One man’s death at the hands of law enforcement officers in the United States of America has set off a domino effect while the rest of the world watches, shaking their heads in consternation. The demonstrations currently taking in the United States are unfortunately not all surprising. The surge in police killings or rather the surge in high profile police killings that took place in the 2010s indicated that a time such as this would indeed come. Between the viral video of George Floyd’s death by asphyxiation and Donald Trump’s, well… (how do we tactfully put it now?) insensitive tweeting, the one thing that is absolutely certain is that long-held frustrations have reached boiling point, and may continue to do so.
But what does it mean for those of us who reside on the other side of the Atlantic Ocean? Are racial tensions in the United States significant in the motherland where we all face other important and pressing challenges? I think it does. While we do not face overt racism, or even racial microaggressions, daily like our counterparts in the African diaspora, we collectively suffer from the effects which rear their ugly heads in many facets of our lives. The psychological, institutional, and social effects of a century to four centuries, depending on which part of the continent you are from, of subjugation don’t disappear in just a few decades of independence and self-governance and its effects of racism have outlived the experience.
The effects of racism exist in the inherited institutions created to subjugate us and that many of our leaders still perpetuate up to this day. The effects of racism exist in tribalism, classism, and all the nasty little -isms which we witness on this continent. The Rwandan genocide continues to remain a chilling example of what happens when Africans use the colonial system of affording privileges to some tribes at the expense of others, against each other. The effects of racism exist in both the white standards we try so desperately to attain and the superficial categories that we use to measure blackness. It’s as if we are still searching for what real blackness is. Bad governance and under-development are somewhat, but not wholly, symptomatic of the effects of racism. Like George Floyd, some of us may still find ourselves struggling to breathe. The effects of racism are palpable and pervasive, sometimes framing the lens through which we see ourselves and others around us.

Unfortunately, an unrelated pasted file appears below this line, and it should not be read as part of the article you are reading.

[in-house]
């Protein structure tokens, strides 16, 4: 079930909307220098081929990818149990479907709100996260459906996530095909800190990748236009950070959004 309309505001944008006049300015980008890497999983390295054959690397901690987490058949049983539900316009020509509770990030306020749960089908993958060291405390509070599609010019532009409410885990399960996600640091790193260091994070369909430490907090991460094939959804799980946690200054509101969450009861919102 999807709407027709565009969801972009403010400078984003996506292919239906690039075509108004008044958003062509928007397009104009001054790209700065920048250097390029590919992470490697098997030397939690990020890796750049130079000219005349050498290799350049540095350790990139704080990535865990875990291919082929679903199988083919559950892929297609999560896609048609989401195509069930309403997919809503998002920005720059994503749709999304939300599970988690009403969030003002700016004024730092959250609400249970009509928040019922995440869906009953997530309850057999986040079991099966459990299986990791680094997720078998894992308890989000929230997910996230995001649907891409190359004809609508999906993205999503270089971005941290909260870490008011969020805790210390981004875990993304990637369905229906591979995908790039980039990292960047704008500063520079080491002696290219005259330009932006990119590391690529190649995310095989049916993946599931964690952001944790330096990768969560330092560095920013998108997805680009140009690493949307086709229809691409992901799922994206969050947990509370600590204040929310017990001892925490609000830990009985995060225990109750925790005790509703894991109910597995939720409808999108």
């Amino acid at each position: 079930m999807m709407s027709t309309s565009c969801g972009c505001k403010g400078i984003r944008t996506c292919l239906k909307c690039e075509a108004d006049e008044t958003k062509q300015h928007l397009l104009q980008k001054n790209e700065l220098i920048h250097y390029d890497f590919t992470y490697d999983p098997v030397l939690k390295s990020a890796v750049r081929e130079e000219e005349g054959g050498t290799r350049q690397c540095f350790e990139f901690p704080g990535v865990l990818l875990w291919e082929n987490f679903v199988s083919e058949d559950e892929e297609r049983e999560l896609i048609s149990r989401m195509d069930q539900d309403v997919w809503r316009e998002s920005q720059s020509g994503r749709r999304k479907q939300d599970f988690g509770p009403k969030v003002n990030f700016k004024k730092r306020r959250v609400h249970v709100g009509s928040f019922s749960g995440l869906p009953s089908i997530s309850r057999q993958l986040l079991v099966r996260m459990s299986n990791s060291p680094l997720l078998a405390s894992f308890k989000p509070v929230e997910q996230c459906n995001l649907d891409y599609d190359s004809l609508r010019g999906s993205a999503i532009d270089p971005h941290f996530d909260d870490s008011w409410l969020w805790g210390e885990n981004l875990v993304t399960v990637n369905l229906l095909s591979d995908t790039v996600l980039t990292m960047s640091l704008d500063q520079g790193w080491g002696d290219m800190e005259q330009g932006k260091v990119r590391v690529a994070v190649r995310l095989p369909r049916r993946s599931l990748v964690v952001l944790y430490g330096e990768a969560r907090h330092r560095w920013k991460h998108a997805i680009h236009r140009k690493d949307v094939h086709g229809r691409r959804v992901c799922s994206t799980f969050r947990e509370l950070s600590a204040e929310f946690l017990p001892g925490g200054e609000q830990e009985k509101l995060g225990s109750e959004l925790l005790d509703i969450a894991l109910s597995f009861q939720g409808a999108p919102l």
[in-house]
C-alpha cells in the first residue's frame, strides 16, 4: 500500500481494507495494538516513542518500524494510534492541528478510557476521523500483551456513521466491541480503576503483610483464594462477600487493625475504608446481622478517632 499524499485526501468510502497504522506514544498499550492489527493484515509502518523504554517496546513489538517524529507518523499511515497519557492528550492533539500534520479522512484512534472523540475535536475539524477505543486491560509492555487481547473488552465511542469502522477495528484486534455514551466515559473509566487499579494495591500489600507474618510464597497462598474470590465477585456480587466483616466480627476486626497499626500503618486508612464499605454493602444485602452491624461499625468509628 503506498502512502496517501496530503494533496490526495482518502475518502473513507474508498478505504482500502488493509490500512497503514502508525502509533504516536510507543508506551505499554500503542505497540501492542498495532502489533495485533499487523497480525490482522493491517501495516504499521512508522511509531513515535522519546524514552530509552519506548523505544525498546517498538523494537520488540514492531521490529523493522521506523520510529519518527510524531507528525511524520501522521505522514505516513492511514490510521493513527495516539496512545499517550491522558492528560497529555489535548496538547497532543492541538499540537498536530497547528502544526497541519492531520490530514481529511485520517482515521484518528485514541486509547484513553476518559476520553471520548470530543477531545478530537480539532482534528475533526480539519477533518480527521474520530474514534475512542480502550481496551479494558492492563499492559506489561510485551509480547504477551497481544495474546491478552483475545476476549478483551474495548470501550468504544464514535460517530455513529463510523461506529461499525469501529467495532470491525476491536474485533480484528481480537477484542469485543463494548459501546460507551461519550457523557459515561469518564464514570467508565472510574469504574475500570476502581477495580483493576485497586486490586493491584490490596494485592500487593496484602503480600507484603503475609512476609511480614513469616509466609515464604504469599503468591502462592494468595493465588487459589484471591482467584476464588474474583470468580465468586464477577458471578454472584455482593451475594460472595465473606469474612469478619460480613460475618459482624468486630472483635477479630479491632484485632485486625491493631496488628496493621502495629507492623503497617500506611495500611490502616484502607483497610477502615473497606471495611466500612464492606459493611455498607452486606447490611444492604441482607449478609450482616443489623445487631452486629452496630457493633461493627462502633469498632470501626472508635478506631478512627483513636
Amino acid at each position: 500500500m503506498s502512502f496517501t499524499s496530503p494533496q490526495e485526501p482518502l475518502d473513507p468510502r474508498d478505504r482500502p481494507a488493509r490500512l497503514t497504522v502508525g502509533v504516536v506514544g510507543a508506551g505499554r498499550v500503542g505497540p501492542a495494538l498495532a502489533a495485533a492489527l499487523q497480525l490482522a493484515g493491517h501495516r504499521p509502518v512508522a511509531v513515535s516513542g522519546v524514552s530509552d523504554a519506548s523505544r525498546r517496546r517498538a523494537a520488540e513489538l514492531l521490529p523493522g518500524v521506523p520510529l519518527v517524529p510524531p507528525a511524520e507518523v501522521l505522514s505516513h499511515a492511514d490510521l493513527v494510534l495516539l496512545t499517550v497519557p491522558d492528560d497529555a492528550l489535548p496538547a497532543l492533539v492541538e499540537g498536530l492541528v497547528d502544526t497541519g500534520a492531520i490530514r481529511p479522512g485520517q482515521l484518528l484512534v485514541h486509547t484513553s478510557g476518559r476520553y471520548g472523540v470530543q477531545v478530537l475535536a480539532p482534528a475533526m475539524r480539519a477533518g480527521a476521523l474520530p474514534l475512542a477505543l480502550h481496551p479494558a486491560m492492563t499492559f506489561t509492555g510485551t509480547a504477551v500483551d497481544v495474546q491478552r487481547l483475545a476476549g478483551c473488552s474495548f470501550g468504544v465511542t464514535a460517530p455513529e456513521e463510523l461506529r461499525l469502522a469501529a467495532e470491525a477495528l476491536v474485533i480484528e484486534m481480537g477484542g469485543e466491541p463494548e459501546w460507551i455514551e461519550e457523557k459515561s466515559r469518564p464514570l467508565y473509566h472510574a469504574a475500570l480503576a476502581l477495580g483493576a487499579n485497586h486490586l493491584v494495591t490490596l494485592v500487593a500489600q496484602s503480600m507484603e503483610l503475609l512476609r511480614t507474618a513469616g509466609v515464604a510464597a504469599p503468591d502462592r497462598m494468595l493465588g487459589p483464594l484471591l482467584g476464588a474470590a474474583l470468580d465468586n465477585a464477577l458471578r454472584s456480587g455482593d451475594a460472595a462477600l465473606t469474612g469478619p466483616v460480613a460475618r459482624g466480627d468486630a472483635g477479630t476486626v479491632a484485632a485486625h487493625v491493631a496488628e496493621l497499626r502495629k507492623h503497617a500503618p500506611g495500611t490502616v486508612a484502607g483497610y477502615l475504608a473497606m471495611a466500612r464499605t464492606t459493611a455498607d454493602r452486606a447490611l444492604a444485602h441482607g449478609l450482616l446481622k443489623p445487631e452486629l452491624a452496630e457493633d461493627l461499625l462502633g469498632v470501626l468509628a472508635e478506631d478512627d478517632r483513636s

Because of this, there is some solidarity that we feel with black Americans fighting for justice. Rights have and will continue to be fought for, and rights have been and will continue to be won but what is also crucial is what happens after. How do we heal? I recall quite recently being in a debate with friends who thought that my “saladic” upbringing made me unrealistically believe that we can ever be on equal footing with a white man in a “white man’s world.” Granted, we may not be able to undo racial bigotry and the institutions that it gives birth to in any of our lifetimes. It’s just so embedded in our social, cultural, and global fabric. We never bought into the “post-racial society” rhetoric often spoken of in the early 2000s but we wanted to believe it could be possible. The reality is we may not be able to achieve a racial utopia so long as we are on planet Earth. However, we have control over how we respond, how we perceive others, and how we perceive ourselves. Reverse racism is inherently destructive because it makes us no different from those who mistreated us and continues the negative cycle of judging an entire race of people by the actions of a few. We can and should heal and realise our potential.
As blacks in the United States fight to dismantle the racist institutions in their country, I hope that those of us whose ancestors never crossed the Atlantic on slave ships will confront racism and its impact on us and the societies that we live in so that we have an awareness of the power we have to define ourselves.